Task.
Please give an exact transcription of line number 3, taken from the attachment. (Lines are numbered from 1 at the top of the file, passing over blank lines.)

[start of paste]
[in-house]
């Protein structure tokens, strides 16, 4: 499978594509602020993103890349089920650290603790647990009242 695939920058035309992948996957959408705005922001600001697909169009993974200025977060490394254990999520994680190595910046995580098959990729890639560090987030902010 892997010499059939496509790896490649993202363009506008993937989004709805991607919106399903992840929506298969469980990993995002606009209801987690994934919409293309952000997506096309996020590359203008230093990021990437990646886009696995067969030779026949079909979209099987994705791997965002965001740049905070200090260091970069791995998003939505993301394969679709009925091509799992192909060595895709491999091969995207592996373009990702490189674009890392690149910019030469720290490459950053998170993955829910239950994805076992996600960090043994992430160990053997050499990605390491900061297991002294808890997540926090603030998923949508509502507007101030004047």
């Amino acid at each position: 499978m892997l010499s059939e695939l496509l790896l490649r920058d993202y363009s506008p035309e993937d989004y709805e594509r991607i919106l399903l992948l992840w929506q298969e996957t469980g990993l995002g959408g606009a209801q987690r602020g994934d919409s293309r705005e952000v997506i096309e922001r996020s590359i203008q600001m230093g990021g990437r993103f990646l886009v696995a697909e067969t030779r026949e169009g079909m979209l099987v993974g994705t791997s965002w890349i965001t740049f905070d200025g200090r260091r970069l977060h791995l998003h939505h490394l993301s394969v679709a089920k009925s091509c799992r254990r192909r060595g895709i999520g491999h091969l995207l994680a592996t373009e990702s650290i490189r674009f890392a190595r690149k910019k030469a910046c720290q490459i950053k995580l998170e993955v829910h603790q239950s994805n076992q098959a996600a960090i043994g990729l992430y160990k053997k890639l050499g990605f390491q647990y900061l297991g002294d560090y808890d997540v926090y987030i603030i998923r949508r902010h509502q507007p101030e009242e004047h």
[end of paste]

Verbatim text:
């Amino acid at each position: 499978m892997l010499s059939e695939l496509l790896l490649r920058d993202y363009s506008p035309e993937d989004y709805e594509r991607i919106l399903l992948l992840w929506q298969e996957t469980g990993l995002g959408g606009a209801q987690r602020g994934d919409s293309r705005e952000v997506i096309e922001r996020s590359i203008q600001m230093g990021g990437r993103f990646l886009v696995a697909e067969t030779r026949e169009g079909m979209l099987v993974g994705t791997s965002w890349i965001t740049f905070d200025g200090r260091r970069l977060h791995l998003h939505h490394l993301s394969v679709a089920k009925s091509c799992r254990r192909r060595g895709i999520g491999h091969l995207l994680a592996t373009e990702s650290i490189r674009f890392a190595r690149k910019k030469a910046c720290q490459i950053k995580l998170e993955v829910h603790q239950s994805n076992q098959a996600a960090i043994g990729l992430y160990k053997k890639l050499g990605f390491q647990y900061l297991g002294d560090y808890d997540v926090y987030i603030i998923r949508r902010h509502q507007p101030e009242e004047h």